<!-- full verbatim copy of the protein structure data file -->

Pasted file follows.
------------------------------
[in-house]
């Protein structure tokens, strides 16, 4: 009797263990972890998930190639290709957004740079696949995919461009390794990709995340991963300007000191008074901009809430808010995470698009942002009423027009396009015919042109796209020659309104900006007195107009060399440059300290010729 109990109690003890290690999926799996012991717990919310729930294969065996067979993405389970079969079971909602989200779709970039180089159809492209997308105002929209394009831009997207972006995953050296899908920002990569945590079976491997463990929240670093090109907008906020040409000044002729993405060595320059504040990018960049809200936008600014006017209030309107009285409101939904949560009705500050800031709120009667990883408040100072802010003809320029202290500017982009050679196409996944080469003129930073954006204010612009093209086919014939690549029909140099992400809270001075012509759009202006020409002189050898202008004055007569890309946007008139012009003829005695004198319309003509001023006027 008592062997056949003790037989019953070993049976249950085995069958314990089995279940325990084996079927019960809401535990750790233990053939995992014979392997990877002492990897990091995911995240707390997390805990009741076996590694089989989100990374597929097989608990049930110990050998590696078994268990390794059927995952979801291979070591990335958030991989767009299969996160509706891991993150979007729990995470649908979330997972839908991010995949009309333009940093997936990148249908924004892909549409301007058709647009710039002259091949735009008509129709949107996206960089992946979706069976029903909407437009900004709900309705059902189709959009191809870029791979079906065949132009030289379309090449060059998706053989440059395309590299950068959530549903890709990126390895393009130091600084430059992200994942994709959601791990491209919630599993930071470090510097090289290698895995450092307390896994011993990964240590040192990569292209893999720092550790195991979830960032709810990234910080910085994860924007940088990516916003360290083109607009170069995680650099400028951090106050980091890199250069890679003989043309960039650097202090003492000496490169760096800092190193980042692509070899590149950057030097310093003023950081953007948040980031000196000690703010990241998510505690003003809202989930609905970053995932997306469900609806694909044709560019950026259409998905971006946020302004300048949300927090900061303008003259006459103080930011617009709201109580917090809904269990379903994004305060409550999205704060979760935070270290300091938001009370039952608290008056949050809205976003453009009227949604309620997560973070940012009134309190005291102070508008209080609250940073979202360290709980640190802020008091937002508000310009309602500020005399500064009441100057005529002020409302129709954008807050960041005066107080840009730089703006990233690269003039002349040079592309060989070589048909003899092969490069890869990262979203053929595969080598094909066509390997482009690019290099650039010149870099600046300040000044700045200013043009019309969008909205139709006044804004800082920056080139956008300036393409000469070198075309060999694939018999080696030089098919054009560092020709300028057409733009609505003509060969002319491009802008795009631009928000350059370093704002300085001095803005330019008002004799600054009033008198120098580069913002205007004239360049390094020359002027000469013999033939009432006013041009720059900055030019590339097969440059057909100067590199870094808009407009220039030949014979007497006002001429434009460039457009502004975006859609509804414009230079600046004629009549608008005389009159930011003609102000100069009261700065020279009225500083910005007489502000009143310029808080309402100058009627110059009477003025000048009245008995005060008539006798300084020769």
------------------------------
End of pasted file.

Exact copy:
[in-house]
């Protein structure tokens, strides 16, 4: 009797263990972890998930190639290709957004740079696949995919461009390794990709995340991963300007000191008074901009809430808010995470698009942002009423027009396009015919042109796209020659309104900006007195107009060399440059300290010729 109990109690003890290690999926799996012991717990919310729930294969065996067979993405389970079969079971909602989200779709970039180089159809492209997308105002929209394009831009997207972006995953050296899908920002990569945590079976491997463990929240670093090109907008906020040409000044002729993405060595320059504040990018960049809200936008600014006017209030309107009285409101939904949560009705500050800031709120009667990883408040100072802010003809320029202290500017982009050679196409996944080469003129930073954006204010612009093209086919014939690549029909140099992400809270001075012509759009202006020409002189050898202008004055007569890309946007008139012009003829005695004198319309003509001023006027 008592062997056949003790037989019953070993049976249950085995069958314990089995279940325990084996079927019960809401535990750790233990053939995992014979392997990877002492990897990091995911995240707390997390805990009741076996590694089989989100990374597929097989608990049930110990050998590696078994268990390794059927995952979801291979070591990335958030991989767009299969996160509706891991993150979007729990995470649908979330997972839908991010995949009309333009940093997936990148249908924004892909549409301007058709647009710039002259091949735009008509129709949107996206960089992946979706069976029903909407437009900004709900309705059902189709959009191809870029791979079906065949132009030289379309090449060059998706053989440059395309590299950068959530549903890709990126390895393009130091600084430059992200994942994709959601791990491209919630599993930071470090510097090289290698895995450092307390896994011993990964240590040192990569292209893999720092550790195991979830960032709810990234910080910085994860924007940088990516916003360290083109607009170069995680650099400028951090106050980091890199250069890679003989043309960039650097202090003492000496490169760096800092190193980042692509070899590149950057030097310093003023950081953007948040980031000196000690703010990241998510505690003003809202989930609905970053995932997306469900609806694909044709560019950026259409998905971006946020302004300048949300927090900061303008003259006459103080930011617009709201109580917090809904269990379903994004305060409550999205704060979760935070270290300091938001009370039952608290008056949050809205976003453009009227949604309620997560973070940012009134309190005291102070508008209080609250940073979202360290709980640190802020008091937002508000310009309602500020005399500064009441100057005529002020409302129709954008807050960041005066107080840009730089703006990233690269003039002349040079592309060989070589048909003899092969490069890869990262979203053929595969080598094909066509390997482009690019290099650039010149870099600046300040000044700045200013043009019309969008909205139709006044804004800082920056080139956008300036393409000469070198075309060999694939018999080696030089098919054009560092020709300028057409733009609505003509060969002319491009802008795009631009928000350059370093704002300085001095803005330019008002004799600054009033008198120098580069913002205007004239360049390094020359002027000469013999033939009432006013041009720059900055030019590339097969440059057909100067590199870094808009407009220039030949014979007497006002001429434009460039457009502004975006859609509804414009230079600046004629009549608008005389009159930011003609102000100069009261700065020279009225500083910005007489502000009143310029808080309402100058009627110059009477003025000048009245008995005060008539006798300084020769």